2. Time-dependent evolution equation for a PC bistable switching: using a single-beam-CW control light
As proposed in Refs . and , two-photon absorption (TPA) and Kerr effect are two dominant nonlinear factors in a Si system. In our previous work , we have established a simple model to study the influence of TPA on the characteristics of bistable switching, and the threshold power (up- and down-jump) of the signal light can be precisely calculated based on this model. Now, we will fix the power of the signal light, and further investigate the critical conditions of the control light.
To describe conveniently, we depict a typical structure of PC bistable switching in Fig. 1 , which is consist of one nonlinear microcavity with two waveguides (WG) connected to the two ends. Suppose the decay rates of the input WG (WG1) and output WG (WG2) are γ 1 and γ 2, respectively, and the intrinsic decay rate of the nonlinear cavity is γ C. Phenomenologically, γ C can be written as γ C = γ 0 + γ TPA, where γ 0 is the linear intrinsic decay rate, and γ TPA is the decay rate correlated with TPA. Therefore, the total decay rate is γ = γ 1 + γ 2 + γ 0 + γ TPA.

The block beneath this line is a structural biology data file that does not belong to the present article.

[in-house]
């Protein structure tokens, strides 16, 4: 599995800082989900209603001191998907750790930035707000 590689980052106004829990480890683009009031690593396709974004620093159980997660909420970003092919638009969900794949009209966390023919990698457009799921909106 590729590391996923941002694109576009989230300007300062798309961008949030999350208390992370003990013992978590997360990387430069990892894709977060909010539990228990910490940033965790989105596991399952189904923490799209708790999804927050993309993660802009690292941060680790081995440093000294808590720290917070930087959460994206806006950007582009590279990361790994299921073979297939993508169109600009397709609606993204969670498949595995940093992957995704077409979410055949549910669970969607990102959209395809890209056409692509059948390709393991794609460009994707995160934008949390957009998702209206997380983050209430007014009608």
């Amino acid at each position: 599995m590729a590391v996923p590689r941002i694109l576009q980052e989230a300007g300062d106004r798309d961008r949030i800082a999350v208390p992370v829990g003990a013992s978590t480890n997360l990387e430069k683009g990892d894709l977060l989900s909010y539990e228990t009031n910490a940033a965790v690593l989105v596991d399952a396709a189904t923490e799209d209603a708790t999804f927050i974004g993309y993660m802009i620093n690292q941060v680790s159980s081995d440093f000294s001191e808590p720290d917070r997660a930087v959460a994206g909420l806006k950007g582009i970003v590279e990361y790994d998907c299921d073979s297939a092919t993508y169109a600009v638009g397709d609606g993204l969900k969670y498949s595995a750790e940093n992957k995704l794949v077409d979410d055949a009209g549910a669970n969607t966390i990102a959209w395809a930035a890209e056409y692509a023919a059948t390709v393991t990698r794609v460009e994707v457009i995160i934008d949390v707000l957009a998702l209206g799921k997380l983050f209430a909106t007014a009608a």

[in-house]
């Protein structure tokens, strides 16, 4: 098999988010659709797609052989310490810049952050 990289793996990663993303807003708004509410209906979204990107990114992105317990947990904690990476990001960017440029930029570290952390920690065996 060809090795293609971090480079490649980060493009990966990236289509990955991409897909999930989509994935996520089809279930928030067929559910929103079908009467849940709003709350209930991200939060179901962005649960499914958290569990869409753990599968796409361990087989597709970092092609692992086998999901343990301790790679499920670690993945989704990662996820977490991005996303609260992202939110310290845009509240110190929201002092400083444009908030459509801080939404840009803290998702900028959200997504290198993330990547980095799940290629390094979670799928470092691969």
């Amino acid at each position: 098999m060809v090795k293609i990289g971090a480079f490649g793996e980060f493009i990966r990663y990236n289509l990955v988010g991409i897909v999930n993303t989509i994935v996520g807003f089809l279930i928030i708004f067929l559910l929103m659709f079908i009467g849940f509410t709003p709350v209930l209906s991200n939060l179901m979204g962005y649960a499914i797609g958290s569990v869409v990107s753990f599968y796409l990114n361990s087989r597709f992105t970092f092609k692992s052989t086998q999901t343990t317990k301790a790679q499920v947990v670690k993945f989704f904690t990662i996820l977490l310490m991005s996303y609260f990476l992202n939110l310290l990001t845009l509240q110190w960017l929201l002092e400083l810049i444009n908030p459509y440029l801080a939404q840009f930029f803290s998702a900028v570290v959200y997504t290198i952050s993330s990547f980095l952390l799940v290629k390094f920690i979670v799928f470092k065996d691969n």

For simplicity, we suppose the CW control light has the same frequency ω and initial phase (set to be zero in our case) with the CW signal light. When the signal light superposed with the control light is launched into the nonlinear cavity along WG1, according to the coupled mode theory (CMT) , the mode amplitude A can be written as4]. Noticing that γ TPA is proportional to the intensity of energy stored in the PC cavity, γ TPA can be expressed as 9].
Obviously, it is very difficult to solve Eq. (1) directly. However, if the power of the incident light is not very high, we can utilize a perturbation technology and obtain an approximate solution (suppose there is not any photon energy stored in the PC cavity at the initial moment)Eqs. (3) and (4)
Equations (5) and (6) are the time-dependent evolution equations for PC bistable switching, under the pump of a CW signal light superposed with a CW control light. From these equations, one can see that both the photon energy inside the cavity and the transmission rate will decay with time, and access a steady-state value ultimately.
If the control light is shut off at t 0, then the instant photon energy stored in the cavity can be calculated by Eq. (5). Simultaneously, can be treated as the initial condition for the following evolution of the energy in cavity, and its value will determine whether the final state of the bistable switching is “on” or “off” state.
3. Critical pump-power condition of the control light